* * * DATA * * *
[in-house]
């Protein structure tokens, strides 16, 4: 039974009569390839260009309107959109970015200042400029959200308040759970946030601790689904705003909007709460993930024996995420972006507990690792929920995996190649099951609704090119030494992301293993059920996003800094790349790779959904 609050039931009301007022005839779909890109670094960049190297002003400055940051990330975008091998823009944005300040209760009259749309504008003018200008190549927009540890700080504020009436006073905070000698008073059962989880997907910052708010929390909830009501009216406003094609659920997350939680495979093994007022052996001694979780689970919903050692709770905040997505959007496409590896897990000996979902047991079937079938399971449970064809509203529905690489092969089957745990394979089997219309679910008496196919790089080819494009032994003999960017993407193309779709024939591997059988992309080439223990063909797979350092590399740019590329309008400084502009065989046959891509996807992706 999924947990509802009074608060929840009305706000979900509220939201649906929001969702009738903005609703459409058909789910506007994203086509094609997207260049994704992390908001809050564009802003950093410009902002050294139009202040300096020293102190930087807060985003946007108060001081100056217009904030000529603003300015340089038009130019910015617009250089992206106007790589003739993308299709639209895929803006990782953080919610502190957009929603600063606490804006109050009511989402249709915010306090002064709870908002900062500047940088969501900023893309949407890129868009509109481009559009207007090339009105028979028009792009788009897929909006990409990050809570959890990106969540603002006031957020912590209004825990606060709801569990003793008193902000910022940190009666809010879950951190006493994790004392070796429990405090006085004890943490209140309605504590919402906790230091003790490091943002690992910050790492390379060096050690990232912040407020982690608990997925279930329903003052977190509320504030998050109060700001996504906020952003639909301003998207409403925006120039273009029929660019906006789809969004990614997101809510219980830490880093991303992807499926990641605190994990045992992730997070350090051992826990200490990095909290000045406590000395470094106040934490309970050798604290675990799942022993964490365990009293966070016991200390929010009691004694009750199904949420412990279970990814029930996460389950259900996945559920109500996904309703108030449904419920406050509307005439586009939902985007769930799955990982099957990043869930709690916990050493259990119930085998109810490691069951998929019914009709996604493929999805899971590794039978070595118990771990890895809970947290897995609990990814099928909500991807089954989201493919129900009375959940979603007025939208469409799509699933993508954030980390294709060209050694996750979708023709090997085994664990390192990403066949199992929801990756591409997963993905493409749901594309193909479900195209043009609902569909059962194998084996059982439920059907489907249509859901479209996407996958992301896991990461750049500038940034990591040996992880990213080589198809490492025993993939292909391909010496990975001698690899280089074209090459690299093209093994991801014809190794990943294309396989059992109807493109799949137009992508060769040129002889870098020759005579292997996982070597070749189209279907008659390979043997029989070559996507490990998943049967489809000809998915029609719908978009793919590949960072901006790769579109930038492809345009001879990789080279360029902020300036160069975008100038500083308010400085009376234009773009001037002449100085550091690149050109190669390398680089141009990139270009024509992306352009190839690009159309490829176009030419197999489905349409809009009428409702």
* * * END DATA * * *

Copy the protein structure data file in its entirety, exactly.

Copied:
[in-house]
């Protein structure tokens, strides 16, 4: 039974009569390839260009309107959109970015200042400029959200308040759970946030601790689904705003909007709460993930024996995420972006507990690792929920995996190649099951609704090119030494992301293993059920996003800094790349790779959904 609050039931009301007022005839779909890109670094960049190297002003400055940051990330975008091998823009944005300040209760009259749309504008003018200008190549927009540890700080504020009436006073905070000698008073059962989880997907910052708010929390909830009501009216406003094609659920997350939680495979093994007022052996001694979780689970919903050692709770905040997505959007496409590896897990000996979902047991079937079938399971449970064809509203529905690489092969089957745990394979089997219309679910008496196919790089080819494009032994003999960017993407193309779709024939591997059988992309080439223990063909797979350092590399740019590329309008400084502009065989046959891509996807992706 999924947990509802009074608060929840009305706000979900509220939201649906929001969702009738903005609703459409058909789910506007994203086509094609997207260049994704992390908001809050564009802003950093410009902002050294139009202040300096020293102190930087807060985003946007108060001081100056217009904030000529603003300015340089038009130019910015617009250089992206106007790589003739993308299709639209895929803006990782953080919610502190957009929603600063606490804006109050009511989402249709915010306090002064709870908002900062500047940088969501900023893309949407890129868009509109481009559009207007090339009105028979028009792009788009897929909006990409990050809570959890990106969540603002006031957020912590209004825990606060709801569990003793008193902000910022940190009666809010879950951190006493994790004392070796429990405090006085004890943490209140309605504590919402906790230091003790490091943002690992910050790492390379060096050690990232912040407020982690608990997925279930329903003052977190509320504030998050109060700001996504906020952003639909301003998207409403925006120039273009029929660019906006789809969004990614997101809510219980830490880093991303992807499926990641605190994990045992992730997070350090051992826990200490990095909290000045406590000395470094106040934490309970050798604290675990799942022993964490365990009293966070016991200390929010009691004694009750199904949420412990279970990814029930996460389950259900996945559920109500996904309703108030449904419920406050509307005439586009939902985007769930799955990982099957990043869930709690916990050493259990119930085998109810490691069951998929019914009709996604493929999805899971590794039978070595118990771990890895809970947290897995609990990814099928909500991807089954989201493919129900009375959940979603007025939208469409799509699933993508954030980390294709060209050694996750979708023709090997085994664990390192990403066949199992929801990756591409997963993905493409749901594309193909479900195209043009609902569909059962194998084996059982439920059907489907249509859901479209996407996958992301896991990461750049500038940034990591040996992880990213080589198809490492025993993939292909391909010496990975001698690899280089074209090459690299093209093994991801014809190794990943294309396989059992109807493109799949137009992508060769040129002889870098020759005579292997996982070597070749189209279907008659390979043997029989070559996507490990998943049967489809000809998915029609719908978009793919590949960072901006790769579109930038492809345009001879990789080279360029902020300036160069975008100038500083308010400085009376234009773009001037002449100085550091690149050109190669390398680089141009990139270009024509992306352009190839690009159309490829176009030419197999489905349409809009009428409702």